Be A Mermate to prevent drowning

27 November 2019

Young people remain at high risk of drowning with the second highest drowning rate of any age group in WA. Last year saw the highest number of fatal drownings involving young people aged 15-24 in our state recorded in the past five years.

A young man dressed as a mermaid sitting on a chair by a poolLauren Nimmo, Royal Life Saving WA says, “despite ongoing education over many years, young people are still not getting the message. They continue to participate in unsafe behaviours around the water such as cliff jumping, boating without a lifejacket, overestimating their ability and underestimating the dangers placing not only themselves but their friends at higher risk of drowning.”

Alcohol continues to be an issue amongst this age group, with 37% of drowning deaths of those who drowned having alcohol in their system, which is the highest of any age group. Lauren Nimmo says “we continue to be concerned by the influence alcohol has on drowning amongst young people, particularly young males. There has been great success in reducing drink driving on our roads, but rates of drinking whilst swimming or boating remain frighteningly high.”

In response to this, Royal Life Saving WA has launched a new campaign encouraging young people to ‘Be A Mermate’ and lure their friends away from danger when around the water. Lauren Nimmo says “while previous campaigns have been hard hitting and focussed on raising awareness of the dangers of mixing alcohol and water activities, this new campaign takes a more humorous approach and looks to engage young people in the conversation and provide them with the confidence to speak up when their mates are being unsafe around the water. By giving them practical tips for how to talk their mates out of danger, we are hoping to create a powerful way to turn peer-to-peer messaging into action.”A man dressed as a mermaid laying on a blanket by the river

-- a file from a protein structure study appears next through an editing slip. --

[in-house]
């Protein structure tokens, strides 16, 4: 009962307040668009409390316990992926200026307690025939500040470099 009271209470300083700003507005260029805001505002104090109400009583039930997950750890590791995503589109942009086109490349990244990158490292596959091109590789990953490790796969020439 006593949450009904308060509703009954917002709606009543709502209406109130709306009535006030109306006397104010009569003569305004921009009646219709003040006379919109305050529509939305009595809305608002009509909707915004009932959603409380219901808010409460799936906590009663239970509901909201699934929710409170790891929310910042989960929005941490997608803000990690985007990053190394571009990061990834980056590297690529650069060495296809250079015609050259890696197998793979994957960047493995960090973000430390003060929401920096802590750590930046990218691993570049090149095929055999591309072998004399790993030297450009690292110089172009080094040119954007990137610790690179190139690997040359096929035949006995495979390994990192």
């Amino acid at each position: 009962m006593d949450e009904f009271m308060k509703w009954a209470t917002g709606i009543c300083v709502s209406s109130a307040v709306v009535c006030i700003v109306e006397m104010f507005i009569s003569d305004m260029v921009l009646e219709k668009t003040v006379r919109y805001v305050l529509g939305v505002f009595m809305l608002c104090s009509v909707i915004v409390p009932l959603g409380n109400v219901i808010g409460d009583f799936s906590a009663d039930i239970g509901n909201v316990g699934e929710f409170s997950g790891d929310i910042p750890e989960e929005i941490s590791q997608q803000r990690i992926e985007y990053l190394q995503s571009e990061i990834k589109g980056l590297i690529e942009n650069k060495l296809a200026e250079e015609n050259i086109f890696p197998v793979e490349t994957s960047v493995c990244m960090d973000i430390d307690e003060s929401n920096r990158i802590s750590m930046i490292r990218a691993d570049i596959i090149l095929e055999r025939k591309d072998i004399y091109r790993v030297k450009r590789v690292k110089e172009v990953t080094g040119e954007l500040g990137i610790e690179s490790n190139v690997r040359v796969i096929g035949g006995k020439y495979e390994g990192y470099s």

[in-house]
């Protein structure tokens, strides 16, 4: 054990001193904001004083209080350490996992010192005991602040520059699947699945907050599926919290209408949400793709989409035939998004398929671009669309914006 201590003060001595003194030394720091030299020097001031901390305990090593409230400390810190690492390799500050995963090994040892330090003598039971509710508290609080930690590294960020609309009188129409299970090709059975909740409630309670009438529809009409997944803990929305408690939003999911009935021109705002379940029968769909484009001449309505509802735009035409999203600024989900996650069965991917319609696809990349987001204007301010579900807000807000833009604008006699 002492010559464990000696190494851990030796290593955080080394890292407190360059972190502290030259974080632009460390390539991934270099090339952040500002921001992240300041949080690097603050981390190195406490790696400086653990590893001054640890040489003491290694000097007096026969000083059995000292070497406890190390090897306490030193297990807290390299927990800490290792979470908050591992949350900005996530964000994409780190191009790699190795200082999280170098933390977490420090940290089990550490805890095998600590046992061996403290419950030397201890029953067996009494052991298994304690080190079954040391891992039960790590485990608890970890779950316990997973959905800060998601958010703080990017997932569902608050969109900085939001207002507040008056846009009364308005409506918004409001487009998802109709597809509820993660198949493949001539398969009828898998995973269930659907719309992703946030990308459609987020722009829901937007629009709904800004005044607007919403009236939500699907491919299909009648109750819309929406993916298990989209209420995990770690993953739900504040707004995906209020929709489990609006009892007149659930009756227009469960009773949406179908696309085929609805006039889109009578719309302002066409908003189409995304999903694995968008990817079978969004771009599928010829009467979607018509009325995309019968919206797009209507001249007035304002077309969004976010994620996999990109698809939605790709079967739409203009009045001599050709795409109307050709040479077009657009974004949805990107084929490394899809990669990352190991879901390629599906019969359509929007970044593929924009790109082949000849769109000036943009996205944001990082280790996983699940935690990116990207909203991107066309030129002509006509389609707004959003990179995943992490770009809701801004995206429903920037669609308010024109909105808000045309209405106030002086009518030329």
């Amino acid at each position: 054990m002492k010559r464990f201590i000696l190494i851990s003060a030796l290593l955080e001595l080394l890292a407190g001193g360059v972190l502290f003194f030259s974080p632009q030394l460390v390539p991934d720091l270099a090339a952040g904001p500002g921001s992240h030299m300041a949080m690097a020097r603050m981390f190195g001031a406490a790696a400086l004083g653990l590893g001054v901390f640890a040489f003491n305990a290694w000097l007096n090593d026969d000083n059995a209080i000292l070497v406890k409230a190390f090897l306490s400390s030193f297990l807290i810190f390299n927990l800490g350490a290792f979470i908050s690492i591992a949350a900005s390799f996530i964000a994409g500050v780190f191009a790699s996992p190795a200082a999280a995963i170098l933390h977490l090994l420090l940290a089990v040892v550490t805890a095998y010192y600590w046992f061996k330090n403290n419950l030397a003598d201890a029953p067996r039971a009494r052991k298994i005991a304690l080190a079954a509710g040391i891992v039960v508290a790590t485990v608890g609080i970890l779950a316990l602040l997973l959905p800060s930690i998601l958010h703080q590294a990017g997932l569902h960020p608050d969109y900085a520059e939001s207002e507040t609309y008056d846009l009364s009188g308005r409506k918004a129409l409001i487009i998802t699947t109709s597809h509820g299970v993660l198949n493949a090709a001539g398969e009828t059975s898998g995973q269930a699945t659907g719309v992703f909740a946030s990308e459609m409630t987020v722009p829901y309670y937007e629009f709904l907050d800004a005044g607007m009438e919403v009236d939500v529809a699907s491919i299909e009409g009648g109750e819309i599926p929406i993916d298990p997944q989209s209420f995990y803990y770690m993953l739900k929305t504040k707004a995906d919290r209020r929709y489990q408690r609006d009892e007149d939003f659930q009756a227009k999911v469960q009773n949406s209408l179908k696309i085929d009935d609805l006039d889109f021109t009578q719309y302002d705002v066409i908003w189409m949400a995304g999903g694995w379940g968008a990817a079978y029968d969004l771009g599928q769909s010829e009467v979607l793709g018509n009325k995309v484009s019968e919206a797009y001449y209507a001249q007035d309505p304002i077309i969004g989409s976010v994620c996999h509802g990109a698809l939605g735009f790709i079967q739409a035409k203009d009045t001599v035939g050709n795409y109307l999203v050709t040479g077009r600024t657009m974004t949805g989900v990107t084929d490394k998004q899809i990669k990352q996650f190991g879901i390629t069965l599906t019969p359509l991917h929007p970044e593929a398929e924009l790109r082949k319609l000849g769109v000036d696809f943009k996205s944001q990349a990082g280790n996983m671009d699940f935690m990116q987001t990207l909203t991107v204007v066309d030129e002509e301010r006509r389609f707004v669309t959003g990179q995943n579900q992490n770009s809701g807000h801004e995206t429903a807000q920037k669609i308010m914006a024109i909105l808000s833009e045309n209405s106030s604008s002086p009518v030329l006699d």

“No longer will mermaids be relegated to mythical realms, they will start appearing in everyday places, like in suburban backyards, on fishing trips and while having a BBQ down by the river. Here, they will lure their mates away from danger and towards safety. Through our campaign, we will give young people the tools to do the same. It’s not about being the ‘fun police’ – a true Mermate can look after their mates and keep the party going”

The campaign will be run on catch up and streaming television and social media channels throughout the summer period. Losing a mate to drowning is not something you want on your head. So, we’re asking young people to wear their heart on their sleeve. Be the sensible voice in your crew. Put your friends first and lure them from danger. Be a Mermate!